Why research topics in health and wellness?
Originally published June 2017; updated with even more awesomeness in August 2018 and again in February 2020.
Eeek! Does the thought of putting time into researching your health and wellness topics make you cringe? I know you probably don’t have time to decipher studies, plus you’d rather speak with your clients.
What if, even if you don’t do the research yourself, you could see the benefits for your business? What if it can help you build your credible brand and nurture more trust with your audience.
Let me ask you:
- Do you want more confidence putting yourself out there knowing that your recommendations are solid?
- Do you want your readers and clients to trust that what you’re saying is backed by more than just an opinion?
- Do you want to differentiate yourself from the rest of the huge $4.2 trilllion and growing wellness industry (many of whom are unqualified)?
If you said “yes,” then read on for some unexpected biz-building benefits of having credible research for your health and wellness topics.
By referencing quality research you will be seen as an expert thought leader and it can even open up doors for networking in the industry!
Let’s start with the ultimate primary numero uno benefit of researching your topics in health and wellness . . .
Reason #1 – It’s best for your clients
As a health and wellness professional, you want to help your clients reach their health goals. You want them to feel better. You want them to get results.
What better way to do that than to make sure you’re up-to-date on the most effective health recommendations for them? What is going to give them the best chance of results but the best information, right? And you find that by searching reliable resources.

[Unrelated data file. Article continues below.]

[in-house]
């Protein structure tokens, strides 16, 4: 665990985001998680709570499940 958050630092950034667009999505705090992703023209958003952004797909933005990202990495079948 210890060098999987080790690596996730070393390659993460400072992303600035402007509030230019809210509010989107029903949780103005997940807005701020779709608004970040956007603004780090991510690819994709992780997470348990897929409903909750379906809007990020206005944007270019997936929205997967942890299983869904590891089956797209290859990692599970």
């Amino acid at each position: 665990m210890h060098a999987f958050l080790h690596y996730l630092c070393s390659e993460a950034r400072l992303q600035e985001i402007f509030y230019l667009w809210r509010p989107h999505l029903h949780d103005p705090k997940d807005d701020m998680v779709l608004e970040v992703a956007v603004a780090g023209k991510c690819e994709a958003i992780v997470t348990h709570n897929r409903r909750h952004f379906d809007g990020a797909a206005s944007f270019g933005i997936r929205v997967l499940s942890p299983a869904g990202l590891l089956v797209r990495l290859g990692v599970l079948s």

Imagine you have a client that is concerned about her bones and heard that she should avoid protein-containing foods. Up until 2004 there was good reason to think that high-protein diets leached calcium from our bones. But at the same time, people who tend to eat more protein tend to have stronger bones. Well, in 2004 new higher-quality studies put that contradiction to rest. As a knowledgeable professional who’s in touch with recent research your advice to eat protein would be great for your client’s bones!
Another reason researching yout topics is best for your clients is that you may find out something new. Maybe new research shows an even better course of action? Or maybe there is a “contraindication” with a supplement you were going to recommend (a reason they should NOT use that supplement).
For example, I did a bit of research and found that grapefruit (and its juice) interacts with dozens of medications(1). If your client is taking one of those meds, you should not recommend grapefruit to them.Knowledge from #health #research can be used to better help your audience and clients reach their health goals. Click To Tweet
Reason #2 – Increase your credibility and influence
What about people who are not your paying clients? What about people who read your blog, watch your videos, listen to your podcast, or go to your talks? Having research behind your statements helps your audience trust you because YOU are the expert. They will see that you stand out from the majority of wellness professionals because YOU bothered to do research and YOUR information is reliable.
It also lets them look further into the topic and check out your research sources for themselves if they want to.
In return for referencing trustworthy information and websites they trust you even more.
When they trust you more, you have more credibility and influence.
I know I’m not the only person who looks at references when I need to know new health information!